The National Consortium for Public Health Workforce Development has launched the Public Health Workforce National Actor Map, an interactive tool compiling efforts across various organizations to support the public health workforce. The National Consortium collaborates to strengthen and support the public health workforce through research, public engagement, advocacy, convening, and learning opportunities.

 Government agencies, philanthropic foundations, professional associations, academic institutions, and other organizations throughout the United States are developing and undertaking programs to support the governmental public health workforce. While not all of these actors are specifically motivated by the National Consortium’s goal of more robust and equitable career pathways for this workforce, their contributions further this outcome.

Propelled by the desire to help the field better understand who is doing what, and more importantly, to encourage these and other actors to collaborate and coordinate, the National Consortium created the Actor Map. This tool enables users to deeply examine the efforts of each actor, while also exploring the connections that exist between them.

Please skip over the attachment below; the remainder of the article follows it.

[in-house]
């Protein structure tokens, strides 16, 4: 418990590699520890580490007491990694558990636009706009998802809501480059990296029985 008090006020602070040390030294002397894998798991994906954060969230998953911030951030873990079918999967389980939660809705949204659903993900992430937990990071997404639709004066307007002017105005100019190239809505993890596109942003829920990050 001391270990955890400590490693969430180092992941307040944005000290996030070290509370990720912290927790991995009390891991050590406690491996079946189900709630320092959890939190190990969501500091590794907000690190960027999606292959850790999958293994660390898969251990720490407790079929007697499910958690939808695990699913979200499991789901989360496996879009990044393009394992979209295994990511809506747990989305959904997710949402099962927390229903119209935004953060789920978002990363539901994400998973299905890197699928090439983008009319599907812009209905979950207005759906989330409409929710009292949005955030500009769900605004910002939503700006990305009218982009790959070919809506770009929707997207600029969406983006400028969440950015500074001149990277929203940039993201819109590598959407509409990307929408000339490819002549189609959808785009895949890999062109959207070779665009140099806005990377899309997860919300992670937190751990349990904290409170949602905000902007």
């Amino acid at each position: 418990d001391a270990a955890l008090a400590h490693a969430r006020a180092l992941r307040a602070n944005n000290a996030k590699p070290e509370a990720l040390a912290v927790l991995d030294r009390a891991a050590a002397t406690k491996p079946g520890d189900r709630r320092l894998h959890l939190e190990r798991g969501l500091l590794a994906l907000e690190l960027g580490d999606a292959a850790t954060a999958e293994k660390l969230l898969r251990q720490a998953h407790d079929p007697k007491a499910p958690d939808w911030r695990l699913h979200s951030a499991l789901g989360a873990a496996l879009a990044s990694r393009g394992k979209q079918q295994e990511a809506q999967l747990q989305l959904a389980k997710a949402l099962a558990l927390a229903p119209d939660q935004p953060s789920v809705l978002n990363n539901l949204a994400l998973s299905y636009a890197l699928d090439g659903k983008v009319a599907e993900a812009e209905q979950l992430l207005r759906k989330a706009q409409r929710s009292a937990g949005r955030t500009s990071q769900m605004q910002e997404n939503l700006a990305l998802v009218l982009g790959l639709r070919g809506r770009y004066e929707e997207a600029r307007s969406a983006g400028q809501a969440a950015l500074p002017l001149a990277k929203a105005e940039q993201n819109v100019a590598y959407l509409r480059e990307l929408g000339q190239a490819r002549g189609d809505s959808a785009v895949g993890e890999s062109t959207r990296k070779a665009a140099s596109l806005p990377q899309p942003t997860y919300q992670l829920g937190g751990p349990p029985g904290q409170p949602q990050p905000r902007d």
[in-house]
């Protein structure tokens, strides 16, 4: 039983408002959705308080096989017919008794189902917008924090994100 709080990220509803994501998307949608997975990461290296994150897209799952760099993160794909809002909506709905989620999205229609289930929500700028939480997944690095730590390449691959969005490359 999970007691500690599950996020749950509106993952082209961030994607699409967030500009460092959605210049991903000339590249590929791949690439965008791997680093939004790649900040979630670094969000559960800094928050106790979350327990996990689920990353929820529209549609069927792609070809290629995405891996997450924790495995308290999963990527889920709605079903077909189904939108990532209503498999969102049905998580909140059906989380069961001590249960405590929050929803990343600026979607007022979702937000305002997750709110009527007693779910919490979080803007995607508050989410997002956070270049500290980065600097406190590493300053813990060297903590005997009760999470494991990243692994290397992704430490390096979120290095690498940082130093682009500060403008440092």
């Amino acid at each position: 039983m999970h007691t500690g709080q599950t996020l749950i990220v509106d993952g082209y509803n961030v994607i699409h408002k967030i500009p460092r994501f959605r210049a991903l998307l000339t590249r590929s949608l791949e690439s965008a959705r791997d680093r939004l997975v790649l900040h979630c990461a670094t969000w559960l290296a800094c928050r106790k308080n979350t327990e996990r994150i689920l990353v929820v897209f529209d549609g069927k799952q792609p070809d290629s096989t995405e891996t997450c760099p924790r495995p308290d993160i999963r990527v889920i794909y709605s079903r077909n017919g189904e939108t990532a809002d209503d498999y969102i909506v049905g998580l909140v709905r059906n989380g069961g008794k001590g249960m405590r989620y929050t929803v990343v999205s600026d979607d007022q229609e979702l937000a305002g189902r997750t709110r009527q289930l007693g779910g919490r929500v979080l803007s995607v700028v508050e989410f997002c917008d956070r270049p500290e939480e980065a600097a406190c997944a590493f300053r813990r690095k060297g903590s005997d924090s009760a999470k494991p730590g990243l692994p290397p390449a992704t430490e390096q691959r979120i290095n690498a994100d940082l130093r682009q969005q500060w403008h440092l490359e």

A wide variety of work is being done. Some organizations are focused on preparing the future workforce through education and training. Others are dedicated to creating cultures within public health departments that, by centering the needs of a diverse workforce, enable current employees to thrive. Some actors are rethinking the processes through which they bring in new workers, while others are creating strategies to retain those they have and invest in them to improve outcomes.

As you explore the Public Health Workforce National Actor Map, consider the new connections and collaborations you could make to benefit your own efforts and bring greater alignment and partnership to advance the public health workforce. 

The Actor Map is a snapshot in a moment in time. We anticipate that new actors will “put themselves on the map” in the future, and hope they will do so with the intention of building a more effective governmental public health workforce that reflects the communities they serve.

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